, ,

Open Doors

The pain of rejection cuts so deep, God.
The sting, so painful. 
I set my hope and trust upon You.
Thank You, Lord, for accepting me just as I am.

Series Focus: “Resurrecting Hope in the Midst of Life’s Storms”

Rejection. Even in the most minor situations, it produces anguish within our being. The mere word stirs up negative feelings, raw emotions, and painful memories of past experiences. Whether we’ve been “shown the door” or even escorted through the door, rejection threatens to paralyze us. We often respond by isolating ourselves and shutting down as a protective mechanism. Yet, this reclusive behavior prevents us from living our best life, free from fear, full of hope, secure in our purpose, and pursuing our destiny.

Why is rejection so challenging to overcome?

One reason is we’ve likely spent hours, days, weeks, even years preparing for this “dream” to come true…imagining the fulfillment, daydreaming what it would look like, feel like, be like…only to have our dreams destroyed in mere seconds by another person’s opinions and words. Another reason could be our expectations have been so rooted within us that we’d never entertained the possibility of any deviance from them. Rejection causes the “death” or cessation of something desired or expected in our lives. Ultimately, rejection is so painful and difficult to overcome because it challenges our identity, questions our purpose, and seemingly deters our destiny.

But rejection doesn’t have to be detrimental. Jesus, Himself, experienced rejection from:

  • His family – not even His brothers believed in Him (John 7:5);
  • His “staff” – Judas’ betrayal (John 13:21) and Peter’s denial (John 18:27);
  • His peers – neighbors and friends who were offended by Him and did not believe Him (Matthew 13:57-58); and
  • God – Jesus was forsaken – separated from God (Matthew 27:46).

Yet, Jesus continued to be confident in His identity, His purpose, and His destiny. Jesus even instructed us to expect rejection (John 15:18). It’s going to happen! However, we don’t have to succumb to the storms rejection poses. Fear, anxiety, doubt, and cowardice should have no place in us. Yet rejection invokes those emotions. So how do we overcome rejection with hope, peace, assurance, and faith?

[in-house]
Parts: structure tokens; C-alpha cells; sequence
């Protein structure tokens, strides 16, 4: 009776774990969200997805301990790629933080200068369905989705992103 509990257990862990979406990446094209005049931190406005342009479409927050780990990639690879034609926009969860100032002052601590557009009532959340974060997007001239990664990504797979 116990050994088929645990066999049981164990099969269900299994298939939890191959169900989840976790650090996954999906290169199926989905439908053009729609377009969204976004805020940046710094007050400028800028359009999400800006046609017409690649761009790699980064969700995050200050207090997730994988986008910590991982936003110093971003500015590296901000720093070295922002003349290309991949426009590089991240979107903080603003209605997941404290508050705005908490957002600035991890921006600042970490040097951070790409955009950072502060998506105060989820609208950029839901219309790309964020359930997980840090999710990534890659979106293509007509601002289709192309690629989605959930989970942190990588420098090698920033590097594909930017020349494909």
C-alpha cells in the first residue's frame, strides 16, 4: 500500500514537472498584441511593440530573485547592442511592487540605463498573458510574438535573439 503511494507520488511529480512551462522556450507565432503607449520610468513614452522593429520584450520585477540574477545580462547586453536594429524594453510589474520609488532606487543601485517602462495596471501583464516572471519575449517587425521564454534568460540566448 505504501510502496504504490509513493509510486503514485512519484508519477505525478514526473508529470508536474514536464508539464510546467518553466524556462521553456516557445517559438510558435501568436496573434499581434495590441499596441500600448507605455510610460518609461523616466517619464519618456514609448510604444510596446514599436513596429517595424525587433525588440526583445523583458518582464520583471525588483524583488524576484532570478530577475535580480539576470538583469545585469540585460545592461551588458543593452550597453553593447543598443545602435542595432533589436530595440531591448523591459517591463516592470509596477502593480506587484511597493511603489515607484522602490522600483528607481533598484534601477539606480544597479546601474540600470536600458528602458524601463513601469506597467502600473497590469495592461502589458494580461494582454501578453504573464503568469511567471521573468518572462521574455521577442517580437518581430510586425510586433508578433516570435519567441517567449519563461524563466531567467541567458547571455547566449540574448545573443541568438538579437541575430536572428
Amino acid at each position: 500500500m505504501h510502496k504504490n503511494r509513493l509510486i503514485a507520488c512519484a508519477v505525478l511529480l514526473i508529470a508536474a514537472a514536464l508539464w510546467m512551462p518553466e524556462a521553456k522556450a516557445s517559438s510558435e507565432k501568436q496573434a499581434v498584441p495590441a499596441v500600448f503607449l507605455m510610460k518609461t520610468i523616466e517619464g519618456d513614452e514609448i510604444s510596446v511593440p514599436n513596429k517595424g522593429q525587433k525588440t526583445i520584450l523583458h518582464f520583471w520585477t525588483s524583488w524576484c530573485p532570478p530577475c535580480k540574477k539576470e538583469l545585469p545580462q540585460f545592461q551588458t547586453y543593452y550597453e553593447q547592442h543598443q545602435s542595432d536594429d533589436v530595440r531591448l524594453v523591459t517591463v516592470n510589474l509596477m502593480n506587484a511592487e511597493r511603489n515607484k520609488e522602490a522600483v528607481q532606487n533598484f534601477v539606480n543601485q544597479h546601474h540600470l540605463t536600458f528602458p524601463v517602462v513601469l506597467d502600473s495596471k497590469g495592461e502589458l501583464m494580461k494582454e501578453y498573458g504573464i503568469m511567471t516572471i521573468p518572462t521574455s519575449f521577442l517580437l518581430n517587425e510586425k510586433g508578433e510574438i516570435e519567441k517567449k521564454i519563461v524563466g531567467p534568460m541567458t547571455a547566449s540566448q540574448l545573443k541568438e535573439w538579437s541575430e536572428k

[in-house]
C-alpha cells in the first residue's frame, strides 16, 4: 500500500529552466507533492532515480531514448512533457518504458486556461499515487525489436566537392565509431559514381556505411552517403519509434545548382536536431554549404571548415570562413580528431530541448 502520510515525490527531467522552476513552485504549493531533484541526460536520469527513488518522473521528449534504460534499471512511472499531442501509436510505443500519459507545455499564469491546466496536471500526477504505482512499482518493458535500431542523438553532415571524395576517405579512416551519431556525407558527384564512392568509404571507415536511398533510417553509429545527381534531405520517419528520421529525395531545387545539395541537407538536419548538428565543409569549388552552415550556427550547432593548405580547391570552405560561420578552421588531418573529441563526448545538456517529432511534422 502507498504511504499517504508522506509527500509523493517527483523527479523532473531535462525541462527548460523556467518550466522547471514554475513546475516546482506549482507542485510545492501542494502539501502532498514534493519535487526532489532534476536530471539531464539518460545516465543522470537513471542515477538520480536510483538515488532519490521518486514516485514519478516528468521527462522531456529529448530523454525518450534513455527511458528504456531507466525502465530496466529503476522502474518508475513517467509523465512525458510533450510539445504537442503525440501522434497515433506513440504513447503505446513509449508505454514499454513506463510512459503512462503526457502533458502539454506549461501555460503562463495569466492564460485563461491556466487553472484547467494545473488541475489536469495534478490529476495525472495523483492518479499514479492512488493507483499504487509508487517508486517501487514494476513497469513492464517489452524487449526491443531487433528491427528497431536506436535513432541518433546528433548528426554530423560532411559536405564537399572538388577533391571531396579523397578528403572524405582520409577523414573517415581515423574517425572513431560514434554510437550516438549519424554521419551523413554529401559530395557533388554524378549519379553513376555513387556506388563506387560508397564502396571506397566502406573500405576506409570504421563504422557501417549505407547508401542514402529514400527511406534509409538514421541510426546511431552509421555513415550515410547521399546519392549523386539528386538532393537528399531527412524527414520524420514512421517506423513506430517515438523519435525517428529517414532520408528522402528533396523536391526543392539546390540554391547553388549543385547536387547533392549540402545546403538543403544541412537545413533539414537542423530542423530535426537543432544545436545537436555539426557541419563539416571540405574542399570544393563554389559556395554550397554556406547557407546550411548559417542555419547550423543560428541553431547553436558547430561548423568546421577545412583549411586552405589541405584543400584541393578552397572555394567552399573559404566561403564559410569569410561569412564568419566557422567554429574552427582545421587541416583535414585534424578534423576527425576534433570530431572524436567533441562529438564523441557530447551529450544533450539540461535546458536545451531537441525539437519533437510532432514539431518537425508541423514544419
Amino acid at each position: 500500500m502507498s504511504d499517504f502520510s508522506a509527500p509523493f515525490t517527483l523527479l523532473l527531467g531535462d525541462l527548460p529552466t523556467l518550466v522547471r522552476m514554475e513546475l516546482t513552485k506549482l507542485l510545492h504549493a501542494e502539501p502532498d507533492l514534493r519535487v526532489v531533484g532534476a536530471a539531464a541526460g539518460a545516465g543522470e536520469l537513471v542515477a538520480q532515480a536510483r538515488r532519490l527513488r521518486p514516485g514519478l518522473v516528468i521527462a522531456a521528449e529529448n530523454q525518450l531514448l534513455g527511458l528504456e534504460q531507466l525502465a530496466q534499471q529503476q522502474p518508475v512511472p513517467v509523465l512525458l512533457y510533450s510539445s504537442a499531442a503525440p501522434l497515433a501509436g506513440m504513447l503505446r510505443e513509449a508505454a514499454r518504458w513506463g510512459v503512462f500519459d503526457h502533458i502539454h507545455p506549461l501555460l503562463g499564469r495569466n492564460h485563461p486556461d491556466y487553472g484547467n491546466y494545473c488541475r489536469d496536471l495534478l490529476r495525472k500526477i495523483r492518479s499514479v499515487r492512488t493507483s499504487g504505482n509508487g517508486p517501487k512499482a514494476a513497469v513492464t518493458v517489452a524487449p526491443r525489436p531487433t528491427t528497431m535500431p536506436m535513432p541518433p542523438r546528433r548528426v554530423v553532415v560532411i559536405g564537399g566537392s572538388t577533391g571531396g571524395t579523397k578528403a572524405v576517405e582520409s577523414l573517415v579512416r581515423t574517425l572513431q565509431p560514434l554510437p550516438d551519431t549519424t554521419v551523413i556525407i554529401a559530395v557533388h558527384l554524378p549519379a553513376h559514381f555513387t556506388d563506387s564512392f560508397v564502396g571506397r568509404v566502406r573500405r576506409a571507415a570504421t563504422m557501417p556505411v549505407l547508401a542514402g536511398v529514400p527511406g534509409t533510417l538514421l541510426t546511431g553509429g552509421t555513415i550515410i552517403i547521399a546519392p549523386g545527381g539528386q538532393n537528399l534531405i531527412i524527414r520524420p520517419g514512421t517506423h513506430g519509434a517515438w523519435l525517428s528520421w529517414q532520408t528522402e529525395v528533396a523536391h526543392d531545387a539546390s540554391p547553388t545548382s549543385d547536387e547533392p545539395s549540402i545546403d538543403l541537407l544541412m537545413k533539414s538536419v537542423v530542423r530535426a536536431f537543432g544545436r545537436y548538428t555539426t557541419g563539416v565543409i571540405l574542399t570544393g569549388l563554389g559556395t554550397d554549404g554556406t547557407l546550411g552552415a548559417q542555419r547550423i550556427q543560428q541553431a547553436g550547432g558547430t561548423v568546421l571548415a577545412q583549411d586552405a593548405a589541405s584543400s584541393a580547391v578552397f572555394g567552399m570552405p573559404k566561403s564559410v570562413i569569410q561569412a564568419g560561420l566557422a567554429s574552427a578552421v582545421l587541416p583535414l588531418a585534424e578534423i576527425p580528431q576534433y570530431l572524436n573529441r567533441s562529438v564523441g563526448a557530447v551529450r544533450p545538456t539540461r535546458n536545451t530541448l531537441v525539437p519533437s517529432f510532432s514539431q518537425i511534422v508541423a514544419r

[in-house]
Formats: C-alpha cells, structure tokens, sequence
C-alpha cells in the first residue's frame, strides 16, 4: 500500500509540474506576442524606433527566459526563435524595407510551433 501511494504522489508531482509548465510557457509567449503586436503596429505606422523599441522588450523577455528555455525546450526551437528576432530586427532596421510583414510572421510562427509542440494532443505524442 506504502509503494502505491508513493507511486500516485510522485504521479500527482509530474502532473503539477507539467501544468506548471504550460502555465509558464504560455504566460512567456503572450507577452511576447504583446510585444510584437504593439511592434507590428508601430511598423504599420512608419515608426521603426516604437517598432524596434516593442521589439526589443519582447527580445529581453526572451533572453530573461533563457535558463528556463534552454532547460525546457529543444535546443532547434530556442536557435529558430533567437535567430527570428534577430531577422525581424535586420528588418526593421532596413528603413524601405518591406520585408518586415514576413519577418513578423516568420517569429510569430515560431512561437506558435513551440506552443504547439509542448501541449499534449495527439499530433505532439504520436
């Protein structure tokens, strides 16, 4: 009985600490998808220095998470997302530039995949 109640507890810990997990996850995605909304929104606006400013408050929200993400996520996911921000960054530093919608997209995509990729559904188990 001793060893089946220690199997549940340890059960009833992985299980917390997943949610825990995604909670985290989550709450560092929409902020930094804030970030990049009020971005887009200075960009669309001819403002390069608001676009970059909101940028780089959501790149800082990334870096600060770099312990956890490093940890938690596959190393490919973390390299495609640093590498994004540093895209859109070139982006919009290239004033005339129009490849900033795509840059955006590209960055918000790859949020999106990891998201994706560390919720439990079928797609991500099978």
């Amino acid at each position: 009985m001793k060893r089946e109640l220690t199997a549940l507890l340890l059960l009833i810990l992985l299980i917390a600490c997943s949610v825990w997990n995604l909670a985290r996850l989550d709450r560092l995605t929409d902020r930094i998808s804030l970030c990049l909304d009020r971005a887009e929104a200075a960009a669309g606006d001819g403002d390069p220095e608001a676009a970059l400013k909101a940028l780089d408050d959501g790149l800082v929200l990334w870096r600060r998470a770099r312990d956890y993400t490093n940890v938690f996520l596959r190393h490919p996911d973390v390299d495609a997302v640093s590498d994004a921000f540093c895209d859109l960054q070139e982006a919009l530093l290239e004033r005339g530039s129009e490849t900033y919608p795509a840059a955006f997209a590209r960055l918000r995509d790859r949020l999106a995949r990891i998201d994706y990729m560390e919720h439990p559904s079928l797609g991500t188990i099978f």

First, we must seek God in His word, in prayer, and in worship, loving Him first (Matthew 6:33; 22:37). 

Second, we must identify ourselves with Christ, knowing who He says we are, as opposed to who people say we are. Jesus paid the price for us so that we could be accepted by God. Scripture tells us we are “accepted in the Beloved” (Ephesians 1:6), that we have received the “Spirit of adoption” (Romans 8:15), and that nothing will ever separate us from the love of God (Romans 8:38-39).

Third, we must be confident of God’s purpose for our lives – regardless of the opinions of people (Psalm 57:2; 2 Jeremiah 29:11; Colossians 1:29).

Fourth, we must trust in the destiny God has prepared for us (Proverbs 3:5-6; Psalms 37:5, 40:4).

Fifth, we must have a trusted tribe to whom we can turn for encouragement and to remind us of who we are (Proverbs 1:5, 27:9; 1 Thessalonians 5:11).

God will never leave us, nor forsake us (Hebrews 13:5). He is with us always (Matthew 28:20). Don’t allow the rejecting thoughts, opinions, and decisions of people to thrust you into a spiral of paralyzing fear and pain. Know who you are in Christ. Trust His plan for you. If someone has “shown you the door” – yes, listen to their reasoning and learn from the experience – but walk through that open door, confidently knowing God has another door for you. The “no” you experience today just means there’s a different “yes” coming down the pipeline. Keep running the race set before you, knowing you are accepted and loved by God Almighty. And He is more than enough for you!

Holding Fast to Hope,

Scripture References: Hebrews 3:13, 4:15, 13:5; Ephesians 1:6, 2:10; Romans 8:15, 38-39; Jeremiah 29:11; Psalm 139; Matthew 28:20


Leave a Reply

Your email address will not be published. Required fields are marked *